She’s not the name most likely to win in a bunch sprint, but if she manages to break away on Mount Pleasant, the rest of the peloton probably won’t see her again until the finish.
Marianne Vos is a three-time road racing world champion but hasn’t won the title for nine years after taking that famous run of second places in recent years. At 35, another veteran, she has eight victories to her credit in 2022, including two stages each at the Giro and the Tour.
She is arguably the best sprinter in the peloton – along with fellow Dutchman Lorena Wiebes, who does not race – and will be tough to beat if she makes it to the finish in the lead group.
Demi Vollering is the third leadership option for women, the 25-year-old is set to lead Dutch cycling in the coming years as the mega-stars retire. She racked up podiums throughout the season and could have more wins – including in Liège and on the Tour – if Van Vleuten hadn’t been there to pick them up.
As things stand, De Brabantse Pijl and Itzulia Women are her big wins of the season, and she has shown she has more than enough to compete for glory in Wollongong.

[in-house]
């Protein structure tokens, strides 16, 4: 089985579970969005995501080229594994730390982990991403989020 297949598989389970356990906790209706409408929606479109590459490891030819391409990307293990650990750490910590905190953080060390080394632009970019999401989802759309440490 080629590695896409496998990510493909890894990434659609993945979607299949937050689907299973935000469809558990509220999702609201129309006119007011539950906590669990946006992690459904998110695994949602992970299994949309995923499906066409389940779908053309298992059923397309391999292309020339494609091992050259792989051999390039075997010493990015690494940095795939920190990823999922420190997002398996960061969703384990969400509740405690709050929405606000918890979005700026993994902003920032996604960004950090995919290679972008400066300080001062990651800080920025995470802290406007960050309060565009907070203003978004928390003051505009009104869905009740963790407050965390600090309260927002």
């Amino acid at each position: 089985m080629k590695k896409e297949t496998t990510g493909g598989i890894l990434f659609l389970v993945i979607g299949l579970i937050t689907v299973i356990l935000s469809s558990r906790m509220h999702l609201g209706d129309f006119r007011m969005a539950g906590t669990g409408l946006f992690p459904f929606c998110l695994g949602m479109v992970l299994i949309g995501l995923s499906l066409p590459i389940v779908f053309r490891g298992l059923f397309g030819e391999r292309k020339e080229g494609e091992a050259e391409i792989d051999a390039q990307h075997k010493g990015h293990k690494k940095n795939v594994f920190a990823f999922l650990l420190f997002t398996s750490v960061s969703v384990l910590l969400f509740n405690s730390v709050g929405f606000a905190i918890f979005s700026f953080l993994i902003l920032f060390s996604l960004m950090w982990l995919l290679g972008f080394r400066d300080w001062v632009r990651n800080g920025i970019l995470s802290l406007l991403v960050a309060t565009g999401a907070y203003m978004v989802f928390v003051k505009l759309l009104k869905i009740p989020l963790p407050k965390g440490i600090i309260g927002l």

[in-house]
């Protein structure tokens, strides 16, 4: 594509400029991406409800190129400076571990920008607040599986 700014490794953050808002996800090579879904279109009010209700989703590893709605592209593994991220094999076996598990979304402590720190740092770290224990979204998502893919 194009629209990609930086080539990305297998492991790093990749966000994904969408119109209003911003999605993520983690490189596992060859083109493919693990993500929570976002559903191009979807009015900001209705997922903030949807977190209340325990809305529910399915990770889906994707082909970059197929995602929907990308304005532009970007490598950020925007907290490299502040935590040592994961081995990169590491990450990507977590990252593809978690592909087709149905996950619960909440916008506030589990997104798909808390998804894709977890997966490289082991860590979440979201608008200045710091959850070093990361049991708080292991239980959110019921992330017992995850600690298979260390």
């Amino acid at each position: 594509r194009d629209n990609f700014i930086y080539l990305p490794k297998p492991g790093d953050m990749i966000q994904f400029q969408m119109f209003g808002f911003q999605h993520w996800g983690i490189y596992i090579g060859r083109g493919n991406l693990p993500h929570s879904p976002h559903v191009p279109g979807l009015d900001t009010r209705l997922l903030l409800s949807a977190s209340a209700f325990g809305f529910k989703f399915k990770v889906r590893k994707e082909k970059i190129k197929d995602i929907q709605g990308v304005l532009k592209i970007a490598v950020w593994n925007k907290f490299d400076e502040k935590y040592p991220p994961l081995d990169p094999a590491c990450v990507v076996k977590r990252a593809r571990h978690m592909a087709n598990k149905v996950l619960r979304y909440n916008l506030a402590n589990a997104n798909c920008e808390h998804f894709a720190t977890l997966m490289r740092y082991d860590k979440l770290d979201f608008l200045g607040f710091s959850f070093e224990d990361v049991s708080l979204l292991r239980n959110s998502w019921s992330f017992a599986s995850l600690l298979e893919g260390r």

World and Dutch time trial champion Ellen van Dijk will also be a key rider, although her chances of winning are more limited by the difficult and hilly course. Expect to see her pushing a strong pace at the front of the pack at some point during the 164km race. The same goes for Floortje Mackaij and Riejanne Markus, other runners who could be among the leaders of a less strong nation.
While women – again – have a variety of options available to them, men have a clearer hierarchy with Mathieu van der Poel firmly at the top. The 27-year-old has big wins to his name this season at Dwars door Vlaanderen, the Tour of Flanders and the opening Giro d’Italia, although at the Tour de France his form was way off for unknown reasons. .
He is undefeated in three out of four races since his return at the end of August, winning two small races in Belgium as well as the GP of Wallonia. It remains to be seen whether he is in perfect form as a World Cup winner.